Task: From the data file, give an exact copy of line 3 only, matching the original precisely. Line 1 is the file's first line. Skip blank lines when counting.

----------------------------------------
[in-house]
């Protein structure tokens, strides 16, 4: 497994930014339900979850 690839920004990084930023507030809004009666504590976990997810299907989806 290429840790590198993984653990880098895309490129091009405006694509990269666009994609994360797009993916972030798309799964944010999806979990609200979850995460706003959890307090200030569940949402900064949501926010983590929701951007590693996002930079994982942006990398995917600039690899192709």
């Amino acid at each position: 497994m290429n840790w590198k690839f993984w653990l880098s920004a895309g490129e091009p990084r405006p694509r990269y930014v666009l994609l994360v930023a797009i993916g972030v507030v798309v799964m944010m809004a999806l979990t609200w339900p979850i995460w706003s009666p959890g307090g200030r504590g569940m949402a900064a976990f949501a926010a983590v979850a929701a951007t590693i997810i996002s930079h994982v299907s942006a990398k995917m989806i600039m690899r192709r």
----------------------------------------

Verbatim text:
């Amino acid at each position: 497994m290429n840790w590198k690839f993984w653990l880098s920004a895309g490129e091009p990084r405006p694509r990269y930014v666009l994609l994360v930023a797009i993916g972030v507030v798309v799964m944010m809004a999806l979990t609200w339900p979850i995460w706003s009666p959890g307090g200030r504590g569940m949402a900064a976990f949501a926010a983590v979850a929701a951007t590693i997810i996002s930079h994982v299907s942006a990398k995917m989806i600039m690899r192709r």